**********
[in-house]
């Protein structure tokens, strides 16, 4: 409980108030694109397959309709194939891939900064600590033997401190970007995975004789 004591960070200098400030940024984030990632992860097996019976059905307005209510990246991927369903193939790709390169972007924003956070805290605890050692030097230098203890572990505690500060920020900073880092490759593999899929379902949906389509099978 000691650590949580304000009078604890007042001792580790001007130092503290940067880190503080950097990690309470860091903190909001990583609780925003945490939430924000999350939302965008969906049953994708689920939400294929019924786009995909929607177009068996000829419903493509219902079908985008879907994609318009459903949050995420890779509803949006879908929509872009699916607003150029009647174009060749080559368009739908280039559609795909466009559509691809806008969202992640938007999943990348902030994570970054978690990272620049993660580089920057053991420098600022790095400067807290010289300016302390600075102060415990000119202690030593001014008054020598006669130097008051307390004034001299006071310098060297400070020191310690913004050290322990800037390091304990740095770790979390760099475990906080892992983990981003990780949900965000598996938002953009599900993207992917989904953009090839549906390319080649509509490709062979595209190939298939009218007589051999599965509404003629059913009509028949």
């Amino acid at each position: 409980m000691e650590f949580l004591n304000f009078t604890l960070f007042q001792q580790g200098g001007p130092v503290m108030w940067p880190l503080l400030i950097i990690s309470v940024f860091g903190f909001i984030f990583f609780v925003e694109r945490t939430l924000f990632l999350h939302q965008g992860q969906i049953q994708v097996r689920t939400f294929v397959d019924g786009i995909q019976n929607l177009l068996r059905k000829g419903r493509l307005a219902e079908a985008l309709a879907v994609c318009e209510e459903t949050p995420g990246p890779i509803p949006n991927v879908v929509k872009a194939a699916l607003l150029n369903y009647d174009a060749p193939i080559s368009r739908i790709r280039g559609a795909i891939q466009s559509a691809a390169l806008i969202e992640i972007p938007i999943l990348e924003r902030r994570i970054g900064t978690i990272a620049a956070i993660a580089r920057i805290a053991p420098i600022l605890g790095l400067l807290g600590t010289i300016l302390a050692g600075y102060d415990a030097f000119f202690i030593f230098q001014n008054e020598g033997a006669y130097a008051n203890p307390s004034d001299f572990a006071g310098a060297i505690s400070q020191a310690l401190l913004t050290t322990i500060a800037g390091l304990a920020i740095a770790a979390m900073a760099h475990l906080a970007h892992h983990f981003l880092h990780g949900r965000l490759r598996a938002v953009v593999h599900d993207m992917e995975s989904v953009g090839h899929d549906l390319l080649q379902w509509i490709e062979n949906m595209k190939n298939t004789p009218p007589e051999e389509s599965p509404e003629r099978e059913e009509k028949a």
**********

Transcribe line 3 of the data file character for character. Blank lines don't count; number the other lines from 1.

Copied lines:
């Amino acid at each position: 409980m000691e650590f949580l004591n304000f009078t604890l960070f007042q001792q580790g200098g001007p130092v503290m108030w940067p880190l503080l400030i950097i990690s309470v940024f860091g903190f909001i984030f990583f609780v925003e694109r945490t939430l924000f990632l999350h939302q965008g992860q969906i049953q994708v097996r689920t939400f294929v397959d019924g786009i995909q019976n929607l177009l068996r059905k000829g419903r493509l307005a219902e079908a985008l309709a879907v994609c318009e209510e459903t949050p995420g990246p890779i509803p949006n991927v879908v929509k872009a194939a699916l607003l150029n369903y009647d174009a060749p193939i080559s368009r739908i790709r280039g559609a795909i891939q466009s559509a691809a390169l806008i969202e992640i972007p938007i999943l990348e924003r902030r994570i970054g900064t978690i990272a620049a956070i993660a580089r920057i805290a053991p420098i600022l605890g790095l400067l807290g600590t010289i300016l302390a050692g600075y102060d415990a030097f000119f202690i030593f230098q001014n008054e020598g033997a006669y130097a008051n203890p307390s004034d001299f572990a006071g310098a060297i505690s400070q020191a310690l401190l913004t050290t322990i500060a800037g390091l304990a920020i740095a770790a979390m900073a760099h475990l906080a970007h892992h983990f981003l880092h990780g949900r965000l490759r598996a938002v953009v593999h599900d993207m992917e995975s989904v953009g090839h899929d549906l390319l080649q379902w509509i490709e062979n949906m595209k190939n298939t004789p009218p007589e051999e389509s599965p509404e003629r099978e059913e009509k028949a």